1. Hi Sharon- thanks for stopping by! In this room we have 3 solid white walls (Benjamin Moore Simple White) and one white washed wall. I personally really like the look. We also have an entire room with white washed walls- which you can see here: http://mamasdance.com/one-room-challenge-boys-cottage-bunk-room-reveal/

      I think trim work can help to make everything look finished- for example base board, corner trim and some sort of trim along the roofline- whether its similar to your base board or crown moulding. Hope that helps!

  4. Hello. Just bought a house with lots of dark wood walls. This wood is not paneling, but I believe cedar planks with a lot of texture. Do you think your whitewashing method would work to lighten up this dark wood? Thank you.

    1. Hi Shirley.I think it would depend on whether or not the wood has been previously tested. If it has any type of sealant, especially an oil based product then this method would not work well. I would suggest trying a test patch in a small area- and not applying it in the groove, so that you could sand it off if there were an issue. I applied this white wash on untreated boards.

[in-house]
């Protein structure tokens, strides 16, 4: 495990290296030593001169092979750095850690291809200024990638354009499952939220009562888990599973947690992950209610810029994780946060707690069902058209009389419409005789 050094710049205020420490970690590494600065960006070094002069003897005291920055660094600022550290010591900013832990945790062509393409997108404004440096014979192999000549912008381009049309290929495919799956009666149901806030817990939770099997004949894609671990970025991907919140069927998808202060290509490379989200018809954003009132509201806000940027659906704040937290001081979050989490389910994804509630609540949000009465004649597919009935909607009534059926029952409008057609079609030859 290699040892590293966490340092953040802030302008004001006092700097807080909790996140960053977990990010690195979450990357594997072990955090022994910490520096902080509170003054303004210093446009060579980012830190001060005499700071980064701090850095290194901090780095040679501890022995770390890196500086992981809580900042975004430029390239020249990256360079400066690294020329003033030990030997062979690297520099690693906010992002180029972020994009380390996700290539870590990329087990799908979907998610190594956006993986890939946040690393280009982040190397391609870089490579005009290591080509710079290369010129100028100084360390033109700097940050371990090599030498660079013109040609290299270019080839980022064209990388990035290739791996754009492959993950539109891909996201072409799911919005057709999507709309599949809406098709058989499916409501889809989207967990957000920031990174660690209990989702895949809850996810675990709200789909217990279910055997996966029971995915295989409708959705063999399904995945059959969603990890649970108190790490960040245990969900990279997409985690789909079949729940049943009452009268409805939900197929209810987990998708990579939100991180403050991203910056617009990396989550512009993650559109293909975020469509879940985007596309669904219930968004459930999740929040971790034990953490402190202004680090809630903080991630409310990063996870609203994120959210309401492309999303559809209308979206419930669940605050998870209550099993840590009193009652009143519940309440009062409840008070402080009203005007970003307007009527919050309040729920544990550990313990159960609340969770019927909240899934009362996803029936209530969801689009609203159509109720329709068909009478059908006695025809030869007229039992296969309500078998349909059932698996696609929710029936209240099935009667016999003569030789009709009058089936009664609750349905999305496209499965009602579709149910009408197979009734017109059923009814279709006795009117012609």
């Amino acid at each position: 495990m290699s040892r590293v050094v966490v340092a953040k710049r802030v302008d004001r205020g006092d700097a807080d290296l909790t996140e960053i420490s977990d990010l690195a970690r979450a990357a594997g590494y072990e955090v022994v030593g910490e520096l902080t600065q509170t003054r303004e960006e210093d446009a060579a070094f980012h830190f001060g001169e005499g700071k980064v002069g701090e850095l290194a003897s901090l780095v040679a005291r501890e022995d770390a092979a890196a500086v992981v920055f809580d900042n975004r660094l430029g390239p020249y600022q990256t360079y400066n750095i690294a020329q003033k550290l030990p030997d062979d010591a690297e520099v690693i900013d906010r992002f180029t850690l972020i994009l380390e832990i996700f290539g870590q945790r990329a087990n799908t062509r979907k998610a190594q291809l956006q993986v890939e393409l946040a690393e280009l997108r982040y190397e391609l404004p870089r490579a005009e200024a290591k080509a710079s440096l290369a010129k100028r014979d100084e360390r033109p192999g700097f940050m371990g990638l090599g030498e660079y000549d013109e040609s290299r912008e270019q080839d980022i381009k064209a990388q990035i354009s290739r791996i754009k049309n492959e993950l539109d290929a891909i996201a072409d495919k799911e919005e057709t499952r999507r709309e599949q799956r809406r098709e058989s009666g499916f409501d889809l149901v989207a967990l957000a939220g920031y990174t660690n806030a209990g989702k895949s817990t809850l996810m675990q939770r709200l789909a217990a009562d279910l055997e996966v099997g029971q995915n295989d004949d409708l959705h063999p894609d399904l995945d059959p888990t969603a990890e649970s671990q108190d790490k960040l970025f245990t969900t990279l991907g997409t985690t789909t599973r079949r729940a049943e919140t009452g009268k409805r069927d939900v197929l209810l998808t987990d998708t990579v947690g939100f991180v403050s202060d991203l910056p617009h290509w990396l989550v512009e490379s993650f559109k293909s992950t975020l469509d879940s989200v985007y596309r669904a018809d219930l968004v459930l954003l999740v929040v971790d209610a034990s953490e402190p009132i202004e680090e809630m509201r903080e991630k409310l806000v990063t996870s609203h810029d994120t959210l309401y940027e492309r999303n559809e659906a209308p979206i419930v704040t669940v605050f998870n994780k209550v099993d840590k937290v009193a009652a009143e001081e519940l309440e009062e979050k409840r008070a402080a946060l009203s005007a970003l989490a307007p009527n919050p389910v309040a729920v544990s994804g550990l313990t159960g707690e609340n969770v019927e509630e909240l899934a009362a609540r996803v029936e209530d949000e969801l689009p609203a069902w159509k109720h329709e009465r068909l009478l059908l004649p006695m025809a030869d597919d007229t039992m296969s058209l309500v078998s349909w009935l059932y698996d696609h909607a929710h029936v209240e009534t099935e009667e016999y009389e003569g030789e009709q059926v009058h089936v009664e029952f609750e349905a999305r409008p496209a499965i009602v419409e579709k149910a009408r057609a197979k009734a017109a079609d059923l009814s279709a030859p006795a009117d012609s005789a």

5. Hey there. Nice tutorial. I am wanting to do something similar with white pine I just bought from a local mill. The wood was stored under a roof. My concern is the knots “bleeding” through the whitewash.
    Any issues?


    1. Hi John, the whitewash still allows the majority of the grain to show through, and I am sure while not overly noticed, there has quite possibly been some yellowing over time. I have used primer and 2 coats of paint on the same pine in other parts of our home, for a solid painted finidh- and after a year the knots still bled through. However, I don’t notice the bleed through with the white wash as you can still see the knots and grain visibly. Hope that helps!